Depending on the trips that you do, your style of photography, and I'd imagine electronics in general, the biggest consideration for me was battery life. Aside from the weight, extra batteries are very very expensive.
If it was me, I'd go standalone camera, cell phone w/GPS (but likely not even bother with GPS and get the lightest cheapest cell phone), and ipod shuffle (best sound according to audiophile forums). How my gear feels, accessibility etc, when I'm hiking is a big consideration for me.
Also my gear serves double purpose for overseas travel, in which I try as much as I can to combine with backpacking. I find if I don't want to worry about bringing along a charger with mulitple adapters and 4-5 extra batteries for a 10 day trip, battery life is a top consideration.
Running out of juice midway between a trip sucks.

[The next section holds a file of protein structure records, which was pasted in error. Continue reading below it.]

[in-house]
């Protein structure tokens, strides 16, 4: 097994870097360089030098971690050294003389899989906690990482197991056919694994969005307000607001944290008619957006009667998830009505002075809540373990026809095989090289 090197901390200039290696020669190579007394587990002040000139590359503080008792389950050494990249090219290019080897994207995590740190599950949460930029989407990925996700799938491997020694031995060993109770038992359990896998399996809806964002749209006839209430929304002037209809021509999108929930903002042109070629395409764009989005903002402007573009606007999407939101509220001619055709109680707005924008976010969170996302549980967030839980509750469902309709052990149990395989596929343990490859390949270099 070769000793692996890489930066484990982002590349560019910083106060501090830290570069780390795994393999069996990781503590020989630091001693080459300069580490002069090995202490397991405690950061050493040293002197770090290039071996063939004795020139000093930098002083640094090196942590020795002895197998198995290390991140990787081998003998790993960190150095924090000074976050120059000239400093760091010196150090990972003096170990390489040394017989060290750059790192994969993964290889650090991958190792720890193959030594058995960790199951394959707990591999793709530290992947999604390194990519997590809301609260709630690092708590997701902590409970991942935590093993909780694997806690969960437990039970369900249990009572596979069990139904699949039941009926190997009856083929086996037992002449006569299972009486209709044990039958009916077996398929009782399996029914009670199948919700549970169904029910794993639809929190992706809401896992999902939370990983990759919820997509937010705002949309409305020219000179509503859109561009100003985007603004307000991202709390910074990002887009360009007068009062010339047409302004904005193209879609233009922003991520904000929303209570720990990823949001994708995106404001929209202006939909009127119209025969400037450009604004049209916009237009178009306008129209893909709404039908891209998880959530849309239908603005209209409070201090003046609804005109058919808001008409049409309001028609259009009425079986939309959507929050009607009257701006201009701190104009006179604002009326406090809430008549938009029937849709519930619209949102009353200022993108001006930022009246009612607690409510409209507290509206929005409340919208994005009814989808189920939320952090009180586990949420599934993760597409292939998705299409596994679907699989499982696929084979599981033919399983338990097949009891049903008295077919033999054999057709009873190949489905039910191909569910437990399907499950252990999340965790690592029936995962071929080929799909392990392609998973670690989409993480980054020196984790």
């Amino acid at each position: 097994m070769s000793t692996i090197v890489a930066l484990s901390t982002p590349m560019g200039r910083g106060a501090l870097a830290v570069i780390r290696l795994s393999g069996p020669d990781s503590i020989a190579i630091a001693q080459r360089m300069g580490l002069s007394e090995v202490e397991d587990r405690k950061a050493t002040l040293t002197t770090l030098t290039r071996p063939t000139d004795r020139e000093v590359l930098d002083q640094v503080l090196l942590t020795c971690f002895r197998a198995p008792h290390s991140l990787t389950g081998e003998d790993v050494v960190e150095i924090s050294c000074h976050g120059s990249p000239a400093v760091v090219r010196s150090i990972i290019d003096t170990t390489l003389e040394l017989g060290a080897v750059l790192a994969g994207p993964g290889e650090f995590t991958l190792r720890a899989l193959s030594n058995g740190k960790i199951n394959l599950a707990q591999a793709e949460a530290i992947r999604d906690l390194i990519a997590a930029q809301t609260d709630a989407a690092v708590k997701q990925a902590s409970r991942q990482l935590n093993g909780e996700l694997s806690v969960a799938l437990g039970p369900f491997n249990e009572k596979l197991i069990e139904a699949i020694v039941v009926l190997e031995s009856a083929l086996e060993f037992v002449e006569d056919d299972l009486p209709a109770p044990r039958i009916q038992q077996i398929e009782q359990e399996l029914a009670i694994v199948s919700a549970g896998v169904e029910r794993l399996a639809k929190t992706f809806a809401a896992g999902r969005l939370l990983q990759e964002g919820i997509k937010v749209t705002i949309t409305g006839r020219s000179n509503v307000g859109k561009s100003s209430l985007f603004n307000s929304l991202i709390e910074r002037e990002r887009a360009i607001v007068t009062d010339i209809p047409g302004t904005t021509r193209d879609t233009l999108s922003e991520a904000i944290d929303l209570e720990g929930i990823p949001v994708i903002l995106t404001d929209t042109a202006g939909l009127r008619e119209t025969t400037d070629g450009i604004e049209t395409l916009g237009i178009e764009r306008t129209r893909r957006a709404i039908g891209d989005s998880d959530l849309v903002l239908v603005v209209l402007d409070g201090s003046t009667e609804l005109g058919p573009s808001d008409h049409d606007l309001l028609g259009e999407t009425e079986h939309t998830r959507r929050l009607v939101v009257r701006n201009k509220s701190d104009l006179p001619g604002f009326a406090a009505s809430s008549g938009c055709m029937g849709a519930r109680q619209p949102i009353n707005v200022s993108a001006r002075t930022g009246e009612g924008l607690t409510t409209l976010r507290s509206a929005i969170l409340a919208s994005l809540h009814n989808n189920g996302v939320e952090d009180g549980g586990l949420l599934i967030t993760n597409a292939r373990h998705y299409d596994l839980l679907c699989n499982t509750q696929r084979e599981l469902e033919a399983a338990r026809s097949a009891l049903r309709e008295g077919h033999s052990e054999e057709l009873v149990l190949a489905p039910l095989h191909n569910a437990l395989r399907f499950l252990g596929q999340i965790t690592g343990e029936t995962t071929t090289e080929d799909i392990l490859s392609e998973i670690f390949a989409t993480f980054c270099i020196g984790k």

Are you sure, you're not going to want better quality photos?
I don't consider myself much of a photographer either, but I'm often awestruck by the views and want to share/proselytize. I'm more of a landscape vs wildlife person, so a wide angle is actually more important to me.
Going off topic, I just bought a Kindle 3. Haven't received it yet, but battery life was a deciding factor. I read a lot travelling/backpacking, especially solo. Historically, I"m also a poor planner so I end up scrambling, looking at bus schedules etc. I chose the Kindle 3 primarily as a book reader, but also because it has a "useable" web-browser, and free 3G access in over 100 countries. The battery lasts anywhere from one week to a month depending on how you use the wi-fi/3G and it;s 8.7 oz vs at least 1.3 lbs.
I guess what I'm trying to say is: have a good idea of your intended use for electronics, and your proclivities, but in the meantime, you can't go wrong with using battery life as a top criteria for selection whichever way you go.